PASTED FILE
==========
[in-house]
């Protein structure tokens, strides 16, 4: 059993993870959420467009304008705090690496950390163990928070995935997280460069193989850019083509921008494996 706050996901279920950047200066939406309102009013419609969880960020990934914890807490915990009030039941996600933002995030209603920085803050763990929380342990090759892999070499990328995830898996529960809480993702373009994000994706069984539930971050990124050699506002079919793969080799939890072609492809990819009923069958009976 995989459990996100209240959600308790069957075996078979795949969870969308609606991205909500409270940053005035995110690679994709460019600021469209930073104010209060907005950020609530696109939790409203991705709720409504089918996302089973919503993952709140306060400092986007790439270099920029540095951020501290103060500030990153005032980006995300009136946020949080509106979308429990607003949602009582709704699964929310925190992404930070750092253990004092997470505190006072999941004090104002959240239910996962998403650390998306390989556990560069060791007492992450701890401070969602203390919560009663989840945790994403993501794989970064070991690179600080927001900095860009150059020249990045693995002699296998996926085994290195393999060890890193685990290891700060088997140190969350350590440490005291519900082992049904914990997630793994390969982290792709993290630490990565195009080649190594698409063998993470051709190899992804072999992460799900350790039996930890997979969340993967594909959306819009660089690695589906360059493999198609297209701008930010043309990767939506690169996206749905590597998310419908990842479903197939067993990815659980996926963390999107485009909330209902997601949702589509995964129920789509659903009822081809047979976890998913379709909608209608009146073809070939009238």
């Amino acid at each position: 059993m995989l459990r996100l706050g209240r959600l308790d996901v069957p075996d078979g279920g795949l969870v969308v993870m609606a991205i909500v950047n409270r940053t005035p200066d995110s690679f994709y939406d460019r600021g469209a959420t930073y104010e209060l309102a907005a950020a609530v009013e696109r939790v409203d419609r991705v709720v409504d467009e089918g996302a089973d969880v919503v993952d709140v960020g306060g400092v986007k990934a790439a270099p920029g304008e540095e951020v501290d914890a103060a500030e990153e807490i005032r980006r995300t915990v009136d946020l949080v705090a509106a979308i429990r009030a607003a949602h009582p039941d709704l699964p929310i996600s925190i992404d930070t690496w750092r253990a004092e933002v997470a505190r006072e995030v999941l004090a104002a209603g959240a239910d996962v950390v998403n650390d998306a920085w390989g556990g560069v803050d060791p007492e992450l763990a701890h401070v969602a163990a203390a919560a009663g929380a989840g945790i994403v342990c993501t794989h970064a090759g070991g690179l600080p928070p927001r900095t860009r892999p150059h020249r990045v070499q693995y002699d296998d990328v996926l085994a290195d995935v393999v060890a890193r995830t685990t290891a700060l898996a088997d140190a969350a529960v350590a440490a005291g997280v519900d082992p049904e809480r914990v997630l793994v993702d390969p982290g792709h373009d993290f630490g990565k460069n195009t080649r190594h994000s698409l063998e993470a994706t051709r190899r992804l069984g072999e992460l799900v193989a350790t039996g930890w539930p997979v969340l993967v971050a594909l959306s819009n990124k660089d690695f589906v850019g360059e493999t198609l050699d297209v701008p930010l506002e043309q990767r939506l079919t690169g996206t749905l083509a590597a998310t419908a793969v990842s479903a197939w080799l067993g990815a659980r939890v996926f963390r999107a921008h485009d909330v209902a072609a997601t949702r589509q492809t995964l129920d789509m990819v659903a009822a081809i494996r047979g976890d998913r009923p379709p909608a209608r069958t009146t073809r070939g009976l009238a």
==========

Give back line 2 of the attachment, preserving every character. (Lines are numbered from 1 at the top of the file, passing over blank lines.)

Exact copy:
């Protein structure tokens, strides 16, 4: 059993993870959420467009304008705090690496950390163990928070995935997280460069193989850019083509921008494996 706050996901279920950047200066939406309102009013419609969880960020990934914890807490915990009030039941996600933002995030209603920085803050763990929380342990090759892999070499990328995830898996529960809480993702373009994000994706069984539930971050990124050699506002079919793969080799939890072609492809990819009923069958009976 995989459990996100209240959600308790069957075996078979795949969870969308609606991205909500409270940053005035995110690679994709460019600021469209930073104010209060907005950020609530696109939790409203991705709720409504089918996302089973919503993952709140306060400092986007790439270099920029540095951020501290103060500030990153005032980006995300009136946020949080509106979308429990607003949602009582709704699964929310925190992404930070750092253990004092997470505190006072999941004090104002959240239910996962998403650390998306390989556990560069060791007492992450701890401070969602203390919560009663989840945790994403993501794989970064070991690179600080927001900095860009150059020249990045693995002699296998996926085994290195393999060890890193685990290891700060088997140190969350350590440490005291519900082992049904914990997630793994390969982290792709993290630490990565195009080649190594698409063998993470051709190899992804072999992460799900350790039996930890997979969340993967594909959306819009660089690695589906360059493999198609297209701008930010043309990767939506690169996206749905590597998310419908990842479903197939067993990815659980996926963390999107485009909330209902997601949702589509995964129920789509659903009822081809047979976890998913379709909608209608009146073809070939009238």